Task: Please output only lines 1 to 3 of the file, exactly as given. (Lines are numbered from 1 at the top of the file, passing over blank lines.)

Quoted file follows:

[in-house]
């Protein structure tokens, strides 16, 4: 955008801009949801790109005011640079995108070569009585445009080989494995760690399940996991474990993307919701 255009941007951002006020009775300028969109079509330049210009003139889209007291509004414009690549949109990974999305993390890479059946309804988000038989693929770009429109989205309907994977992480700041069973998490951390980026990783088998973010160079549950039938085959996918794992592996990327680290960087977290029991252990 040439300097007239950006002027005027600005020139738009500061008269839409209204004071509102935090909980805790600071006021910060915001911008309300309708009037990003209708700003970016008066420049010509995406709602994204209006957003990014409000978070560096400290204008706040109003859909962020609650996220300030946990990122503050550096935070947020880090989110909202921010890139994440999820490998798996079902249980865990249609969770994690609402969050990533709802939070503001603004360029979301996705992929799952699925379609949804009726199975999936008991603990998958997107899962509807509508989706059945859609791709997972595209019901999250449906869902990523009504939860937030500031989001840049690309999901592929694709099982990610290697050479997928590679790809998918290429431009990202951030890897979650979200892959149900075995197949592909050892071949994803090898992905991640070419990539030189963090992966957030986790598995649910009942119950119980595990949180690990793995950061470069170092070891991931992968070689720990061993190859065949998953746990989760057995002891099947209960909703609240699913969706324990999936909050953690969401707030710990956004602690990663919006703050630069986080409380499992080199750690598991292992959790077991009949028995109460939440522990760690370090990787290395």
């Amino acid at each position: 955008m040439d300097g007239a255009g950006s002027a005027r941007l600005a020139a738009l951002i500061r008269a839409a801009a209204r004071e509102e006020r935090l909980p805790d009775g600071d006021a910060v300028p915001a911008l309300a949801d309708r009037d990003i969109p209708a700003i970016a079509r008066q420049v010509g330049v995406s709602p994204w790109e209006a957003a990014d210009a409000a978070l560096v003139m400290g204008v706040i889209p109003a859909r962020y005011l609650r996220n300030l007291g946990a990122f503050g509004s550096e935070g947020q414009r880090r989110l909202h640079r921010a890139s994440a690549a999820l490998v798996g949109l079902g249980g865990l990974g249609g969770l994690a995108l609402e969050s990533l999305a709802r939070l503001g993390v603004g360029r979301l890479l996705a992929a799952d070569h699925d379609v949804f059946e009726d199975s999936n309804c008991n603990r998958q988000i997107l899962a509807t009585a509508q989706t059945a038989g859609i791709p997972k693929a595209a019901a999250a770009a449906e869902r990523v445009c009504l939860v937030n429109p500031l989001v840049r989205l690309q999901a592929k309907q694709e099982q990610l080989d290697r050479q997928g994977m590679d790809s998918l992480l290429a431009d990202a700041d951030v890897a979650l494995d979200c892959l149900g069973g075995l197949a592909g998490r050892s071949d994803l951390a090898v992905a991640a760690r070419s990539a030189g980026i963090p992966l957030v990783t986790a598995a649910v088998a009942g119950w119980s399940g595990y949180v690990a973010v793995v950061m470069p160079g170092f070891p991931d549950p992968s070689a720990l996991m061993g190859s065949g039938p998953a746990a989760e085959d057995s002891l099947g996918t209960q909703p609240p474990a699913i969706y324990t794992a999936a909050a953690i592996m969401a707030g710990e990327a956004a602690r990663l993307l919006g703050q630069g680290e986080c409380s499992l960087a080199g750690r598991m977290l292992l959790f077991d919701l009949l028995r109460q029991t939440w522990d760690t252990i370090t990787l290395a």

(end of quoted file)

[in-house]
């Protein structure tokens, strides 16, 4: 955008801009949801790109005011640079995108070569009585445009080989494995760690399940996991474990993307919701 255009941007951002006020009775300028969109079509330049210009003139889209007291509004414009690549949109990974999305993390890479059946309804988000038989693929770009429109989205309907994977992480700041069973998490951390980026990783088998973010160079549950039938085959996918794992592996990327680290960087977290029991252990 040439300097007239950006002027005027600005020139738009500061008269839409209204004071509102935090909980805790600071006021910060915001911008309300309708009037990003209708700003970016008066420049010509995406709602994204209006957003990014409000978070560096400290204008706040109003859909962020609650996220300030946990990122503050550096935070947020880090989110909202921010890139994440999820490998798996079902249980865990249609969770994690609402969050990533709802939070503001603004360029979301996705992929799952699925379609949804009726199975999936008991603990998958997107899962509807509508989706059945859609791709997972595209019901999250449906869902990523009504939860937030500031989001840049690309999901592929694709099982990610290697050479997928590679790809998918290429431009990202951030890897979650979200892959149900075995197949592909050892071949994803090898992905991640070419990539030189963090992966957030986790598995649910009942119950119980595990949180690990793995950061470069170092070891991931992968070689720990061993190859065949998953746990989760057995002891099947209960909703609240699913969706324990999936909050953690969401707030710990956004602690990663919006703050630069986080409380499992080199750690598991292992959790077991009949028995109460939440522990760690370090990787290395």
């Amino acid at each position: 955008m040439d300097g007239a255009g950006s002027a005027r941007l600005a020139a738009l951002i500061r008269a839409a801009a209204r004071e509102e006020r935090l909980p805790d009775g600071d006021a910060v300028p915001a911008l309300a949801d309708r009037d990003i969109p209708a700003i970016a079509r008066q420049v010509g330049v995406s709602p994204w790109e209006a957003a990014d210009a409000a978070l560096v003139m400290g204008v706040i889209p109003a859909r962020y005011l609650r996220n300030l007291g946990a990122f503050g509004s550096e935070g947020q414009r880090r989110l909202h640079r921010a890139s994440a690549a999820l490998v798996g949109l079902g249980g865990l990974g249609g969770l994690a995108l609402e969050s990533l999305a709802r939070l503001g993390v603004g360029r979301l890479l996705a992929a799952d070569h699925d379609v949804f059946e009726d199975s999936n309804c008991n603990r998958q988000i997107l899962a509807t009585a509508q989706t059945a038989g859609i791709p997972k693929a595209a019901a999250a770009a449906e869902r990523v445009c009504l939860v937030n429109p500031l989001v840049r989205l690309q999901a592929k309907q694709e099982q990610l080989d290697r050479q997928g994977m590679d790809s998918l992480l290429a431009d990202a700041d951030v890897a979650l494995d979200c892959l149900g069973g075995l197949a592909g998490r050892s071949d994803l951390a090898v992905a991640a760690r070419s990539a030189g980026i963090p992966l957030v990783t986790a598995a649910v088998a009942g119950w119980s399940g595990y949180v690990a973010v793995v950061m470069p160079g170092f070891p991931d549950p992968s070689a720990l996991m061993g190859s065949g039938p998953a746990a989760e085959d057995s002891l099947g996918t209960q909703p609240p474990a699913i969706y324990t794992a999936a909050a953690i592996m969401a707030g710990e990327a956004a602690r990663l993307l919006g703050q630069g680290e986080c409380s499992l960087a080199g750690r598991m977290l292992l959790f077991d919701l009949l028995r109460q029991t939440w522990d760690t252990i370090t990787l290395a």